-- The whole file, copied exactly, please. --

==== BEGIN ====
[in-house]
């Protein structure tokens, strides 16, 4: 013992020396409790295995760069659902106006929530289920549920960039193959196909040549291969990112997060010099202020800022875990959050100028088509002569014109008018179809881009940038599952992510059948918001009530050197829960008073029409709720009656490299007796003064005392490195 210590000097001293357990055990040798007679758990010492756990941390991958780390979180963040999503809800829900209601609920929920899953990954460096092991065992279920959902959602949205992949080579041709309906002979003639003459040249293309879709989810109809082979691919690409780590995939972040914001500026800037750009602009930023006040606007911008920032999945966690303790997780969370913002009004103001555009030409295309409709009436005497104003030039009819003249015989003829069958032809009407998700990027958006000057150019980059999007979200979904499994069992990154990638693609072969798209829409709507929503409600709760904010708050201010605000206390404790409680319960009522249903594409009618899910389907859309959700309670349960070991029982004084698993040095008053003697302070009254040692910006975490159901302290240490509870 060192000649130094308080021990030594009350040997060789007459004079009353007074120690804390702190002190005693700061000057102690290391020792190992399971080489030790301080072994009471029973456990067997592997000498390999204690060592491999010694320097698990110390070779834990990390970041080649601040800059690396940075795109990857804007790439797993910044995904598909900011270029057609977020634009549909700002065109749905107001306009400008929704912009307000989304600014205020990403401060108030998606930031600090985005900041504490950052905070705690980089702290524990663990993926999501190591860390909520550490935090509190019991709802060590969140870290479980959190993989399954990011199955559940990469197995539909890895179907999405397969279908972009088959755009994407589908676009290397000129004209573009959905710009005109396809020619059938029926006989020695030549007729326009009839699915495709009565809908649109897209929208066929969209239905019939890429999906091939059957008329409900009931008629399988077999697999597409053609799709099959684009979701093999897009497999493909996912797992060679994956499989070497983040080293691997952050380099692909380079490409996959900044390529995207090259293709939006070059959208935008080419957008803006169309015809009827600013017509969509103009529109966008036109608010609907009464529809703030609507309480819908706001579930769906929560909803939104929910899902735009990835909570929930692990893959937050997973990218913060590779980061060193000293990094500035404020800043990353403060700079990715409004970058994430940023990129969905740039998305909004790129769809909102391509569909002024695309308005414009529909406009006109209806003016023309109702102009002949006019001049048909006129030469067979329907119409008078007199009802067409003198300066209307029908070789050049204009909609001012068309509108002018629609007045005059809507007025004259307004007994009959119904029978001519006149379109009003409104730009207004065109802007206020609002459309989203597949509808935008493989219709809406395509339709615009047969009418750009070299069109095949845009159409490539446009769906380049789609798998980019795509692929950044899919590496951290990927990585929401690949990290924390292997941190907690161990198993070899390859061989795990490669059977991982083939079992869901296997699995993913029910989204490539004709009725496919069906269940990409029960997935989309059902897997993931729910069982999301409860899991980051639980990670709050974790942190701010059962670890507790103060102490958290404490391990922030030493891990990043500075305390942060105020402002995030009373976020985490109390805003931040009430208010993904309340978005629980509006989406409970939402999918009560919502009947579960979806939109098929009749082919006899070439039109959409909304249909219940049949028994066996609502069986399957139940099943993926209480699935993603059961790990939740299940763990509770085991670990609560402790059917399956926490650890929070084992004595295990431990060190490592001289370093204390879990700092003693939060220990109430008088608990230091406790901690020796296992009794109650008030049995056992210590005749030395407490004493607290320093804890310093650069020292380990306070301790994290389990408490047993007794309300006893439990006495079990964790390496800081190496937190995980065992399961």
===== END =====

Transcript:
[in-house]
């Protein structure tokens, strides 16, 4: 013992020396409790295995760069659902106006929530289920549920960039193959196909040549291969990112997060010099202020800022875990959050100028088509002569014109008018179809881009940038599952992510059948918001009530050197829960008073029409709720009656490299007796003064005392490195 210590000097001293357990055990040798007679758990010492756990941390991958780390979180963040999503809800829900209601609920929920899953990954460096092991065992279920959902959602949205992949080579041709309906002979003639003459040249293309879709989810109809082979691919690409780590995939972040914001500026800037750009602009930023006040606007911008920032999945966690303790997780969370913002009004103001555009030409295309409709009436005497104003030039009819003249015989003829069958032809009407998700990027958006000057150019980059999007979200979904499994069992990154990638693609072969798209829409709507929503409600709760904010708050201010605000206390404790409680319960009522249903594409009618899910389907859309959700309670349960070991029982004084698993040095008053003697302070009254040692910006975490159901302290240490509870 060192000649130094308080021990030594009350040997060789007459004079009353007074120690804390702190002190005693700061000057102690290391020792190992399971080489030790301080072994009471029973456990067997592997000498390999204690060592491999010694320097698990110390070779834990990390970041080649601040800059690396940075795109990857804007790439797993910044995904598909900011270029057609977020634009549909700002065109749905107001306009400008929704912009307000989304600014205020990403401060108030998606930031600090985005900041504490950052905070705690980089702290524990663990993926999501190591860390909520550490935090509190019991709802060590969140870290479980959190993989399954990011199955559940990469197995539909890895179907999405397969279908972009088959755009994407589908676009290397000129004209573009959905710009005109396809020619059938029926006989020695030549007729326009009839699915495709009565809908649109897209929208066929969209239905019939890429999906091939059957008329409900009931008629399988077999697999597409053609799709099959684009979701093999897009497999493909996912797992060679994956499989070497983040080293691997952050380099692909380079490409996959900044390529995207090259293709939006070059959208935008080419957008803006169309015809009827600013017509969509103009529109966008036109608010609907009464529809703030609507309480819908706001579930769906929560909803939104929910899902735009990835909570929930692990893959937050997973990218913060590779980061060193000293990094500035404020800043990353403060700079990715409004970058994430940023990129969905740039998305909004790129769809909102391509569909002024695309308005414009529909406009006109209806003016023309109702102009002949006019001049048909006129030469067979329907119409008078007199009802067409003198300066209307029908070789050049204009909609001012068309509108002018629609007045005059809507007025004259307004007994009959119904029978001519006149379109009003409104730009207004065109802007206020609002459309989203597949509808935008493989219709809406395509339709615009047969009418750009070299069109095949845009159409490539446009769906380049789609798998980019795509692929950044899919590496951290990927990585929401690949990290924390292997941190907690161990198993070899390859061989795990490669059977991982083939079992869901296997699995993913029910989204490539004709009725496919069906269940990409029960997935989309059902897997993931729910069982999301409860899991980051639980990670709050974790942190701010059962670890507790103060102490958290404490391990922030030493891990990043500075305390942060105020402002995030009373976020985490109390805003931040009430208010993904309340978005629980509006989406409970939402999918009560919502009947579960979806939109098929009749082919006899070439039109959409909304249909219940049949028994066996609502069986399957139940099943993926209480699935993603059961790990939740299940763990509770085991670990609560402790059917399956926490650890929070084992004595295990431990060190490592001289370093204390879990700092003693939060220990109430008088608990230091406790901690020796296992009794109650008030049995056992210590005749030395407490004493607290320093804890310093650069020292380990306070301790994290389990408490047993007794309300006893439990006495079990964790390496800081190496937190995980065992399961």